Employers have been required to extend reasonable workplace religious accommodations ever since the passage of Title VII of the Civil Rights Act of 1964. Such requests should only ever be denied when doing so would cause “undue hardship on the conduct of the employer’s business.” But what does that mean, exactly?
Well as our Los Angeles employment discrimination lawyers can explain, since the late 1970s, courts have generally interpreted that to mean any employer effort or cost incurred that exceeded de minimis, or too minor or trivial to merit consideration. Admittedly, that’s a pretty low bar. So it’s long been pretty tough to successfully argue discrimination on the basis of failure to provide religious accommodations. But that’s about to change.
Last month, the U.S. Supreme Court issued a ruling that picked that standard up off the floor. Justices asserted that an undue hardship in these cases should be defined as a burden that is substantial in the overall context of the business. There’s no clear, bright line rule, unfortunately. Determining whether a certain workplace religious accommodation imposed an undue hardship on the employer is a fact-specific determination.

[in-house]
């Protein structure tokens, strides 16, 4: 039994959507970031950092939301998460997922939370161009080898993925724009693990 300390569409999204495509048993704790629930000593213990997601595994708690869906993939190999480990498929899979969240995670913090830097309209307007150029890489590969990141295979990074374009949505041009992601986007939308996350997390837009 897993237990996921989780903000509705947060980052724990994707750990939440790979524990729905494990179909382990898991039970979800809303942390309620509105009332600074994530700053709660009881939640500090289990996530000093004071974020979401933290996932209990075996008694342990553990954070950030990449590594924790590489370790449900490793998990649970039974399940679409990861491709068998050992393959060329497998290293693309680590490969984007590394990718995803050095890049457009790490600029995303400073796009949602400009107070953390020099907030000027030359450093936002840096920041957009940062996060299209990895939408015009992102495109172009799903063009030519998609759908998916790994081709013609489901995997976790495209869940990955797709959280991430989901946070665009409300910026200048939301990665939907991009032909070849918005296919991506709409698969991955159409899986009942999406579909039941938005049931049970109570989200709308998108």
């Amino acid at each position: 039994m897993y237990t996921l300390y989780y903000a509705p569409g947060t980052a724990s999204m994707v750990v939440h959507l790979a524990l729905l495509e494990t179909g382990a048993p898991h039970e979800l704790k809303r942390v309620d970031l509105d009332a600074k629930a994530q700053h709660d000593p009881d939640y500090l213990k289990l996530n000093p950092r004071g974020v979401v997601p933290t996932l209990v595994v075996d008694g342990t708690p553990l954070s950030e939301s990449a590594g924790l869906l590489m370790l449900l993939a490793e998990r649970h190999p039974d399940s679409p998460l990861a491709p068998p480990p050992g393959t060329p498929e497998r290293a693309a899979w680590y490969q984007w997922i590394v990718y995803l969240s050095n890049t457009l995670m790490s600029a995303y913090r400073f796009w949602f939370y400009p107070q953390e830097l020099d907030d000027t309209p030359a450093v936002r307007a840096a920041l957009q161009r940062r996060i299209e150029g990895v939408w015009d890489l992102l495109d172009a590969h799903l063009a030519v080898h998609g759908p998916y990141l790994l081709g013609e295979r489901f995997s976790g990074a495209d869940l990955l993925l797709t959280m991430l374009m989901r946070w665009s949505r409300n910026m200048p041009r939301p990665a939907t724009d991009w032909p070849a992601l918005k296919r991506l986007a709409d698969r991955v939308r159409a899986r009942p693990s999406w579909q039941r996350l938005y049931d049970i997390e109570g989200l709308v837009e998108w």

In general, employers seeking to prove the requested accommodation would have caused undue hardship will need to show that it:
- Is at minimum, something hard to bear.
- Something that causes or entails suffering or privation/disadvantage.
- Extreme privation, adversity, or suffering.
Although that’s still pretty broad, the Court made it a point in Goff v. DeJoy to say that in the context of employee rights, undue hardship on an employer needs to amount to something more severe than “a mere burden.” It would have to be unjustifiably excessive.
In other words, it sort of puts the ball back into the employer’s court. If they deny a workplace religious accommodation, the onus will be on them to show why it was not reasonable for their operation to swing. The practical impact of the accommodation would need to be considered in light of the nature, size, and operating cost of the employer. Continue Reading ›